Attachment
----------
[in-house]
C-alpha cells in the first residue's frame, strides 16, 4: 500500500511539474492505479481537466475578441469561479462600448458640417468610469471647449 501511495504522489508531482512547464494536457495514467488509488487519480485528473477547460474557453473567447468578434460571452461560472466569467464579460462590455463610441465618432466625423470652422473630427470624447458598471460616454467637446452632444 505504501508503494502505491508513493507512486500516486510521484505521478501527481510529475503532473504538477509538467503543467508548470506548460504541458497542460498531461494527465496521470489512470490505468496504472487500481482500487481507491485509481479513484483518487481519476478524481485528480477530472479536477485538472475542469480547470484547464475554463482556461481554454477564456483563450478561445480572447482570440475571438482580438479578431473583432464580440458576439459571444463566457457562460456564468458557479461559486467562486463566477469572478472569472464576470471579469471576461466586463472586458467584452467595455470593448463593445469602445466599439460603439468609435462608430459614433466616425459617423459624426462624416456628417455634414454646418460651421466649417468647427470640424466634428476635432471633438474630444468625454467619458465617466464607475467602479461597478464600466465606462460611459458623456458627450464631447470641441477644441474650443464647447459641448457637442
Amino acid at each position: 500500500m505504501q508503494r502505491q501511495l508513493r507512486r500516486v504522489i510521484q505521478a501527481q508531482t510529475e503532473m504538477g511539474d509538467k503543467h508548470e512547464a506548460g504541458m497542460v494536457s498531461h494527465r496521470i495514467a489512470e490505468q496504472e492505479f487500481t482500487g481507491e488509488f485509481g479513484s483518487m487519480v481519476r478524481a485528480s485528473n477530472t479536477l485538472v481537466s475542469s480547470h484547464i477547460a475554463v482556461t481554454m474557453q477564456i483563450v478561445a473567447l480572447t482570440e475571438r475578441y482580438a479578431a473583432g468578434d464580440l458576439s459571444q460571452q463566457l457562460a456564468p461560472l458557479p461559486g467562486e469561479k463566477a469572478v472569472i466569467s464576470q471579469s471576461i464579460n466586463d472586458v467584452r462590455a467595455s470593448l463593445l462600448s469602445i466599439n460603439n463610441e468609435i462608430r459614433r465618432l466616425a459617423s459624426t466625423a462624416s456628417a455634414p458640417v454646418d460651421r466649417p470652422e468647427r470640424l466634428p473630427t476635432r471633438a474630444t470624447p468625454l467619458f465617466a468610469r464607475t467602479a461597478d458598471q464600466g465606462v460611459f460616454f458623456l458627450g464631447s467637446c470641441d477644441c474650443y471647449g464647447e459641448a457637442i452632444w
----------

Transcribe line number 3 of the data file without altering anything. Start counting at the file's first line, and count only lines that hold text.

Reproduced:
Amino acid at each position: 500500500m505504501q508503494r502505491q501511495l508513493r507512486r500516486v504522489i510521484q505521478a501527481q508531482t510529475e503532473m504538477g511539474d509538467k503543467h508548470e512547464a506548460g504541458m497542460v494536457s498531461h494527465r496521470i495514467a489512470e490505468q496504472e492505479f487500481t482500487g481507491e488509488f485509481g479513484s483518487m487519480v481519476r478524481a485528480s485528473n477530472t479536477l485538472v481537466s475542469s480547470h484547464i477547460a475554463v482556461t481554454m474557453q477564456i483563450v478561445a473567447l480572447t482570440e475571438r475578441y482580438a479578431a473583432g468578434d464580440l458576439s459571444q460571452q463566457l457562460a456564468p461560472l458557479p461559486g467562486e469561479k463566477a469572478v472569472i466569467s464576470q471579469s471576461i464579460n466586463d472586458v467584452r462590455a467595455s470593448l463593445l462600448s469602445i466599439n460603439n463610441e468609435i462608430r459614433r465618432l466616425a459617423s459624426t466625423a462624416s456628417a455634414p458640417v454646418d460651421r466649417p470652422e468647427r470640424l466634428p473630427t476635432r471633438a474630444t470624447p468625454l467619458f465617466a468610469r464607475t467602479a461597478d458598471q464600466g465606462v460611459f460616454f458623456l458627450g464631447s467637446c470641441d477644441c474650443y471647449g464647447e459641448a457637442i452632444w